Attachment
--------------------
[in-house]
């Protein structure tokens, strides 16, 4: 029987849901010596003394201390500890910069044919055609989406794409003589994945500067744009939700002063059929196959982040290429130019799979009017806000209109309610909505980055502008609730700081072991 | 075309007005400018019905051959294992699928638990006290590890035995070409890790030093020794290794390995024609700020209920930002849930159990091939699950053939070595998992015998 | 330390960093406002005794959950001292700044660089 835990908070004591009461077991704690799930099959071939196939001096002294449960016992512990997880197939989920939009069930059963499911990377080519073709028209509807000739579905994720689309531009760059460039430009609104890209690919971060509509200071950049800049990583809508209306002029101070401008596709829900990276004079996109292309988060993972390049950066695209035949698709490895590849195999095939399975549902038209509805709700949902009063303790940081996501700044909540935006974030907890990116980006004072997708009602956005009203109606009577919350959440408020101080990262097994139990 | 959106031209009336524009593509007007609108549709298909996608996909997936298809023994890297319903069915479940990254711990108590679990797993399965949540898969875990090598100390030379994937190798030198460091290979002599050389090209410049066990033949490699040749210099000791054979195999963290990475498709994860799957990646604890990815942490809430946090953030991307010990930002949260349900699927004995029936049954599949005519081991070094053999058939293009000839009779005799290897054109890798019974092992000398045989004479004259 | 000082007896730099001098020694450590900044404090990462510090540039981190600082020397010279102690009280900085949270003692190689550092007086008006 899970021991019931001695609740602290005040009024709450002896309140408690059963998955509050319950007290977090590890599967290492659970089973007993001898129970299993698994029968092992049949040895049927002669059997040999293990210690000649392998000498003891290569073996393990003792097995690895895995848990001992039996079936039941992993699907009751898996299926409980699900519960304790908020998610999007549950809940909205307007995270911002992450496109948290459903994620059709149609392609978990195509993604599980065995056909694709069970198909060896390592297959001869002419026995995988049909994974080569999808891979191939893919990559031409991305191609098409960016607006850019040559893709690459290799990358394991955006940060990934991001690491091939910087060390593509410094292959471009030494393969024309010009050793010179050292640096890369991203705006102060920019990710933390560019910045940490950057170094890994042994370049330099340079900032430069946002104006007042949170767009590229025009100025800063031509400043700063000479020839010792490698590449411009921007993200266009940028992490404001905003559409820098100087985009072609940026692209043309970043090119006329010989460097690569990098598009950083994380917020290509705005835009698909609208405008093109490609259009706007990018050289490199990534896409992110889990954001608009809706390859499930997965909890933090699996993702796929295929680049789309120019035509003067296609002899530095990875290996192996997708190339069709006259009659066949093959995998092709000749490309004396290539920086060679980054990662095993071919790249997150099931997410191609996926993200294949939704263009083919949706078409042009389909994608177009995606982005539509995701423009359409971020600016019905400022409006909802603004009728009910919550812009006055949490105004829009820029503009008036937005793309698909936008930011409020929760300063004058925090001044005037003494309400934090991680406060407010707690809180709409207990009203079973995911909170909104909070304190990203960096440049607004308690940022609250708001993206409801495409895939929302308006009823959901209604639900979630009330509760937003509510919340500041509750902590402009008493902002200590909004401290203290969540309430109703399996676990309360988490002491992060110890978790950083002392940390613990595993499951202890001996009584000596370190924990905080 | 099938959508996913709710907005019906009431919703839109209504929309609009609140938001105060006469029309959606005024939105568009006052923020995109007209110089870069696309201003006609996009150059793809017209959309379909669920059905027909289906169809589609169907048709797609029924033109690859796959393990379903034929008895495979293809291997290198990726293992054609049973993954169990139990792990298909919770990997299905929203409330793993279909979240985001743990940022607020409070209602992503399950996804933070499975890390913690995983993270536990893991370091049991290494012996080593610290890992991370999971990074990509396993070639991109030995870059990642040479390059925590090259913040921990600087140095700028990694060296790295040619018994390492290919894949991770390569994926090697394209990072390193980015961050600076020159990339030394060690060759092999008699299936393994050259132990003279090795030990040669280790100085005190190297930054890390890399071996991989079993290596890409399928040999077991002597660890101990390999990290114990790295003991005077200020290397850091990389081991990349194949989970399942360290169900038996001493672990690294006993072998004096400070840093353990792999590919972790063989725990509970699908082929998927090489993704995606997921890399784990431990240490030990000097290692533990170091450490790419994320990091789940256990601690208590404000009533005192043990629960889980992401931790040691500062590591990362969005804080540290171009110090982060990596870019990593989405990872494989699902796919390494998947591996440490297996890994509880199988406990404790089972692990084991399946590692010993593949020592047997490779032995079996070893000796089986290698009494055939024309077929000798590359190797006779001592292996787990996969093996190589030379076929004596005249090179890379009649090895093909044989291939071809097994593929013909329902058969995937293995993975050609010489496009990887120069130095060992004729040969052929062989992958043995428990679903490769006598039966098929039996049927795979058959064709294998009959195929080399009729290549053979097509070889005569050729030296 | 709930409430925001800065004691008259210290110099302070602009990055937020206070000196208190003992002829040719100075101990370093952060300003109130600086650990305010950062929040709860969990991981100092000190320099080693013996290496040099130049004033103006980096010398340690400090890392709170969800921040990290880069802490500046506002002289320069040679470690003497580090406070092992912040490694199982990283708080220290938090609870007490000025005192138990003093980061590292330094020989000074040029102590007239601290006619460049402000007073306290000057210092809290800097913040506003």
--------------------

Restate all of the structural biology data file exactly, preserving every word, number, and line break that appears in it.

[in-house]
């Protein structure tokens, strides 16, 4: 029987849901010596003394201390500890910069044919055609989406794409003589994945500067744009939700002063059929196959982040290429130019799979009017806000209109309610909505980055502008609730700081072991 | 075309007005400018019905051959294992699928638990006290590890035995070409890790030093020794290794390995024609700020209920930002849930159990091939699950053939070595998992015998 | 330390960093406002005794959950001292700044660089 835990908070004591009461077991704690799930099959071939196939001096002294449960016992512990997880197939989920939009069930059963499911990377080519073709028209509807000739579905994720689309531009760059460039430009609104890209690919971060509509200071950049800049990583809508209306002029101070401008596709829900990276004079996109292309988060993972390049950066695209035949698709490895590849195999095939399975549902038209509805709700949902009063303790940081996501700044909540935006974030907890990116980006004072997708009602956005009203109606009577919350959440408020101080990262097994139990 | 959106031209009336524009593509007007609108549709298909996608996909997936298809023994890297319903069915479940990254711990108590679990797993399965949540898969875990090598100390030379994937190798030198460091290979002599050389090209410049066990033949490699040749210099000791054979195999963290990475498709994860799957990646604890990815942490809430946090953030991307010990930002949260349900699927004995029936049954599949005519081991070094053999058939293009000839009779005799290897054109890798019974092992000398045989004479004259 | 000082007896730099001098020694450590900044404090990462510090540039981190600082020397010279102690009280900085949270003692190689550092007086008006 899970021991019931001695609740602290005040009024709450002896309140408690059963998955509050319950007290977090590890599967290492659970089973007993001898129970299993698994029968092992049949040895049927002669059997040999293990210690000649392998000498003891290569073996393990003792097995690895895995848990001992039996079936039941992993699907009751898996299926409980699900519960304790908020998610999007549950809940909205307007995270911002992450496109948290459903994620059709149609392609978990195509993604599980065995056909694709069970198909060896390592297959001869002419026995995988049909994974080569999808891979191939893919990559031409991305191609098409960016607006850019040559893709690459290799990358394991955006940060990934991001690491091939910087060390593509410094292959471009030494393969024309010009050793010179050292640096890369991203705006102060920019990710933390560019910045940490950057170094890994042994370049330099340079900032430069946002104006007042949170767009590229025009100025800063031509400043700063000479020839010792490698590449411009921007993200266009940028992490404001905003559409820098100087985009072609940026692209043309970043090119006329010989460097690569990098598009950083994380917020290509705005835009698909609208405008093109490609259009706007990018050289490199990534896409992110889990954001608009809706390859499930997965909890933090699996993702796929295929680049789309120019035509003067296609002899530095990875290996192996997708190339069709006259009659066949093959995998092709000749490309004396290539920086060679980054990662095993071919790249997150099931997410191609996926993200294949939704263009083919949706078409042009389909994608177009995606982005539509995701423009359409971020600016019905400022409006909802603004009728009910919550812009006055949490105004829009820029503009008036937005793309698909936008930011409020929760300063004058925090001044005037003494309400934090991680406060407010707690809180709409207990009203079973995911909170909104909070304190990203960096440049607004308690940022609250708001993206409801495409895939929302308006009823959901209604639900979630009330509760937003509510919340500041509750902590402009008493902002200590909004401290203290969540309430109703399996676990309360988490002491992060110890978790950083002392940390613990595993499951202890001996009584000596370190924990905080 | 099938959508996913709710907005019906009431919703839109209504929309609009609140938001105060006469029309959606005024939105568009006052923020995109007209110089870069696309201003006609996009150059793809017209959309379909669920059905027909289906169809589609169907048709797609029924033109690859796959393990379903034929008895495979293809291997290198990726293992054609049973993954169990139990792990298909919770990997299905929203409330793993279909979240985001743990940022607020409070209602992503399950996804933070499975890390913690995983993270536990893991370091049991290494012996080593610290890992991370999971990074990509396993070639991109030995870059990642040479390059925590090259913040921990600087140095700028990694060296790295040619018994390492290919894949991770390569994926090697394209990072390193980015961050600076020159990339030394060690060759092999008699299936393994050259132990003279090795030990040669280790100085005190190297930054890390890399071996991989079993290596890409399928040999077991002597660890101990390999990290114990790295003991005077200020290397850091990389081991990349194949989970399942360290169900038996001493672990690294006993072998004096400070840093353990792999590919972790063989725990509970699908082929998927090489993704995606997921890399784990431990240490030990000097290692533990170091450490790419994320990091789940256990601690208590404000009533005192043990629960889980992401931790040691500062590591990362969005804080540290171009110090982060990596870019990593989405990872494989699902796919390494998947591996440490297996890994509880199988406990404790089972692990084991399946590692010993593949020592047997490779032995079996070893000796089986290698009494055939024309077929000798590359190797006779001592292996787990996969093996190589030379076929004596005249090179890379009649090895093909044989291939071809097994593929013909329902058969995937293995993975050609010489496009990887120069130095060992004729040969052929062989992958043995428990679903490769006598039966098929039996049927795979058959064709294998009959195929080399009729290549053979097509070889005569050729030296 | 709930409430925001800065004691008259210290110099302070602009990055937020206070000196208190003992002829040719100075101990370093952060300003109130600086650990305010950062929040709860969990991981100092000190320099080693013996290496040099130049004033103006980096010398340690400090890392709170969800921040990290880069802490500046506002002289320069040679470690003497580090406070092992912040490694199982990283708080220290938090609870007490000025005192138990003093980061590292330094020989000074040029102590007239601290006619460049402000007073306290000057210092809290800097913040506003």